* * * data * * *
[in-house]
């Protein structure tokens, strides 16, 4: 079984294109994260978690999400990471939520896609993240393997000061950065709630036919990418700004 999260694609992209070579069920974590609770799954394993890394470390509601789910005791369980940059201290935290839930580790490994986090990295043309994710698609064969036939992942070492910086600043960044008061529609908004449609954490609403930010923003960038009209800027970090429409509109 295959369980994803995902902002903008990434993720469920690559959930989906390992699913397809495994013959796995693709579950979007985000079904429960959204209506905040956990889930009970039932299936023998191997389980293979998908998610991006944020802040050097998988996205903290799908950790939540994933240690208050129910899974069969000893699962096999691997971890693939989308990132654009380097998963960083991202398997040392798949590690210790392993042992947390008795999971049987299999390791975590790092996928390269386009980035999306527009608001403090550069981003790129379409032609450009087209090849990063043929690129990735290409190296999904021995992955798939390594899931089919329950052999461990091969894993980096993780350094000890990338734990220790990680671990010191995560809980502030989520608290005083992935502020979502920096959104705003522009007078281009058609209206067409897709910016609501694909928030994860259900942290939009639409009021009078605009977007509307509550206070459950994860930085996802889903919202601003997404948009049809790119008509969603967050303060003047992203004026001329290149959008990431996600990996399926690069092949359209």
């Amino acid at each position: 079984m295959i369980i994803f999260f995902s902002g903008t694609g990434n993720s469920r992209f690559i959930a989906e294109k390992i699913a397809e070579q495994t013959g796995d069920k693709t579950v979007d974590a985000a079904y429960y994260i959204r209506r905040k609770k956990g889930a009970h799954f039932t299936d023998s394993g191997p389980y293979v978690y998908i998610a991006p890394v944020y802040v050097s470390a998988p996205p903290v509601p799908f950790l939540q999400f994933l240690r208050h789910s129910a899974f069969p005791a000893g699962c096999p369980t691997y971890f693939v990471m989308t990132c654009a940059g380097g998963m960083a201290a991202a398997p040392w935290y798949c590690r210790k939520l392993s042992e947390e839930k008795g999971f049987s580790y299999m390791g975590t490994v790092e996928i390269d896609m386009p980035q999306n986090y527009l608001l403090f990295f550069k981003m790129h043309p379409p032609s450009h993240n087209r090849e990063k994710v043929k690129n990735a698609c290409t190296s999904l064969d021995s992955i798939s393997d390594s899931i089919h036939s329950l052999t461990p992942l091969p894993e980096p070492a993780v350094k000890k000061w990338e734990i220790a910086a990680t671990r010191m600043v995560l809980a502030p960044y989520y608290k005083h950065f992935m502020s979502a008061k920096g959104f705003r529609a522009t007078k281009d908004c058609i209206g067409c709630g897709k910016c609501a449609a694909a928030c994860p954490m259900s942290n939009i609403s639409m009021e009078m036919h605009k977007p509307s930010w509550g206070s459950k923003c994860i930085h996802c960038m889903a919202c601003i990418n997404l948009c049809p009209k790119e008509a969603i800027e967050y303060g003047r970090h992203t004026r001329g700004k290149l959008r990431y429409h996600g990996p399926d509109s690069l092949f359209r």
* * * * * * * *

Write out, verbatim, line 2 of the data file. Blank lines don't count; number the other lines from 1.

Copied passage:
């Protein structure tokens, strides 16, 4: 079984294109994260978690999400990471939520896609993240393997000061950065709630036919990418700004 999260694609992209070579069920974590609770799954394993890394470390509601789910005791369980940059201290935290839930580790490994986090990295043309994710698609064969036939992942070492910086600043960044008061529609908004449609954490609403930010923003960038009209800027970090429409509109 295959369980994803995902902002903008990434993720469920690559959930989906390992699913397809495994013959796995693709579950979007985000079904429960959204209506905040956990889930009970039932299936023998191997389980293979998908998610991006944020802040050097998988996205903290799908950790939540994933240690208050129910899974069969000893699962096999691997971890693939989308990132654009380097998963960083991202398997040392798949590690210790392993042992947390008795999971049987299999390791975590790092996928390269386009980035999306527009608001403090550069981003790129379409032609450009087209090849990063043929690129990735290409190296999904021995992955798939390594899931089919329950052999461990091969894993980096993780350094000890990338734990220790990680671990010191995560809980502030989520608290005083992935502020979502920096959104705003522009007078281009058609209206067409897709910016609501694909928030994860259900942290939009639409009021009078605009977007509307509550206070459950994860930085996802889903919202601003997404948009049809790119008509969603967050303060003047992203004026001329290149959008990431996600990996399926690069092949359209």